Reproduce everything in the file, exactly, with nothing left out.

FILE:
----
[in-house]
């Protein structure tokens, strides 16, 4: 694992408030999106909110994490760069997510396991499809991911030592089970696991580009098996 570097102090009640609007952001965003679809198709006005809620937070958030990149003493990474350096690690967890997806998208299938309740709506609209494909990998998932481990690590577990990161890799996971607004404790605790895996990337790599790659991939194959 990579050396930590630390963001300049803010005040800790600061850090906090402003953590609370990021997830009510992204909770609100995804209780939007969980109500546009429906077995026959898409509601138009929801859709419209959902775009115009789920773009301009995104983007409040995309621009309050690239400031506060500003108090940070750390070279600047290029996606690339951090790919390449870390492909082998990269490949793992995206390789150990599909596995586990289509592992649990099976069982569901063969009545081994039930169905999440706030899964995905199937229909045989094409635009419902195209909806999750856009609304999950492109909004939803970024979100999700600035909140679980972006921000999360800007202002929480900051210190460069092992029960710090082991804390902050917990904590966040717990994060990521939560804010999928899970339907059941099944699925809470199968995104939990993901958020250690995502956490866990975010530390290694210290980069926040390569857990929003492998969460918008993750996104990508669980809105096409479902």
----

[in-house]
């Protein structure tokens, strides 16, 4: 694992408030999106909110994490760069997510396991499809991911030592089970696991580009098996 570097102090009640609007952001965003679809198709006005809620937070958030990149003493990474350096690690967890997806998208299938309740709506609209494909990998998932481990690590577990990161890799996971607004404790605790895996990337790599790659991939194959 990579050396930590630390963001300049803010005040800790600061850090906090402003953590609370990021997830009510992204909770609100995804209780939007969980109500546009429906077995026959898409509601138009929801859709419209959902775009115009789920773009301009995104983007409040995309621009309050690239400031506060500003108090940070750390070279600047290029996606690339951090790919390449870390492909082998990269490949793992995206390789150990599909596995586990289509592992649990099976069982569901063969009545081994039930169905999440706030899964995905199937229909045989094409635009419902195209909806999750856009609304999950492109909004939803970024979100999700600035909140679980972006921000999360800007202002929480900051210190460069092992029960710090082991804390902050917990904590966040717990994060990521939560804010999928899970339907059941099944699925809470199968995104939990993901958020250690995502956490866990975010530390290694210290980069926040390569857990929003492998969460918008993750996104990508669980809105096409479902």